Background The spondyloarthritis (SpA) are a group of chronic inflammatory diseases with common clinical, pathogenic, radiologic and genetic characteristics. The anti-TNF drugs have shown be efficacious when treatment with NSAIDs and DMARDs fails. However, the paradoxical onset of these diseases have been reported during anti-TNF therapy, specifically psoriasis, inflammatory bowel disease (IBD) and uveitis, in both patients with history of SpA and patients with not-related diseases as rheumatoid arthritis. We present a series of 4 cases with previous SpA history who developed IBD during anti-TNF therapy.
Objectives To describe the clinical and immunological characteristics, and outcome of patients with SpA who developed IBD during anti-TNF therapy.
Methods A retrospective, observational and transversal study was carried out. The register of biological therapies of a university hospital was revised and SpA patients who developed IBD during anti-TNF therapy were identified, then obtaining their medical records for data recollection and analysis.
Results 82 SpA patients were identified (including ankylosing spondylitis [AS], psoriatic artritis, undifferentiated and juvenile SpA), who received 219 treatment doses. 68 patients received [IFX] (253 patient-years), 88 patients adalimumab [ADA] (225 patient-years) and 63 con [ETN] (181 patient-years). 4 cases of IBD were identified and all of these occurred with ETN, with an accumulated incidence of 2,2 cases by 100 patient-years of exposure. 2 patients were males and 2 females, with a mean age of 44,2 years (23-56). The elapsed time since beggining of anti-TNF therapy until IBD diagnose was 29,5 months (2-59). All the patients were previously diagnosed of SpA, 3 AS and 1 undifferentiated SpA, being all of them HLA-B27 positive. None of them had previous history of digestive complaints, but there was positive family history of IBD in 2 of them. Symptoms that guided to diagnose were persistent diarrhoea in 2 patients, whereas the other 2 presented intestinal obstruction and rectorrhagia. Endoscopic and histophatological findings were compatible with Crohn’s disease (CD) in 2 patients and with ulcerative colitis (UC) in the other 2. ETN was withdrawn in all patients and switched to a monoclonal antibody with control of IBD, but 1 patient presented palmoplantar pustulosis as second paradoxical event during IFX treatment.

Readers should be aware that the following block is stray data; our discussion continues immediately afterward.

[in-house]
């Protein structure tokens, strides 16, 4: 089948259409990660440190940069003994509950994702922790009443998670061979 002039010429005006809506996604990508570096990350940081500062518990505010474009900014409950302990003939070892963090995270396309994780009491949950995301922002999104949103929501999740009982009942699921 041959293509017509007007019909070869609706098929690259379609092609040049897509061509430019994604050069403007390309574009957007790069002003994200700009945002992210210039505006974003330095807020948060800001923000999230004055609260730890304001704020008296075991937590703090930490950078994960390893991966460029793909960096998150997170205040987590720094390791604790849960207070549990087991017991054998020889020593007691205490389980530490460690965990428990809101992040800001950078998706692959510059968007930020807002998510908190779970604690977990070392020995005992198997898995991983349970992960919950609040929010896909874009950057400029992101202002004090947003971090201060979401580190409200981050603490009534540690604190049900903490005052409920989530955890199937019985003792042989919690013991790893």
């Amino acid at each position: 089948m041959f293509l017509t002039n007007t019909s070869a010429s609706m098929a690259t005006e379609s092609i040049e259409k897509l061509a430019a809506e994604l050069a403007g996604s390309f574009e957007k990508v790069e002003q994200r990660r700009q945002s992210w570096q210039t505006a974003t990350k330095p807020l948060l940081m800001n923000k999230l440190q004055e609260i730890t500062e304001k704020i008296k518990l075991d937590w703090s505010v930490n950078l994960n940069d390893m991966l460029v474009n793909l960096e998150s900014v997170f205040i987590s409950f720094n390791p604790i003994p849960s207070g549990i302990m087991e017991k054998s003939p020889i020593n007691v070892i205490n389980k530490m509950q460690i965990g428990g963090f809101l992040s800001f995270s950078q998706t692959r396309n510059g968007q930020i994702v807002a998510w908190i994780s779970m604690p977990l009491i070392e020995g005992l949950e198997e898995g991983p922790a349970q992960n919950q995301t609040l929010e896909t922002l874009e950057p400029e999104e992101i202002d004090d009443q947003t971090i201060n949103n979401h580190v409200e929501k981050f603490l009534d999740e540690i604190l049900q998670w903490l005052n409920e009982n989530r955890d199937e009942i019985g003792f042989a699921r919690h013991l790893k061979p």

Conclusions Although SpA patients have a increased background risk of IBD development, the clinical onset of IBD during anti-TNF therapy is a rare event and most of the cases have been reported with ETN. This drug, unlike of monoclonal antibodies, does not control the inflammatory activity in IBD and its use is not recommended in these diseases. Most of cases of IBD during anti-TNF therapy correspond to CD, but UC has been reported too. In this series, we found the same number of both. It’s recommendable to watch the occurrence of suggestive symptoms of IBD in all patients who receive anti-TNF therapy, and perform a more exhaustive study in patients with risk factors as family history of IDB or SpA diagnose.
Disclosure of Interest None Declared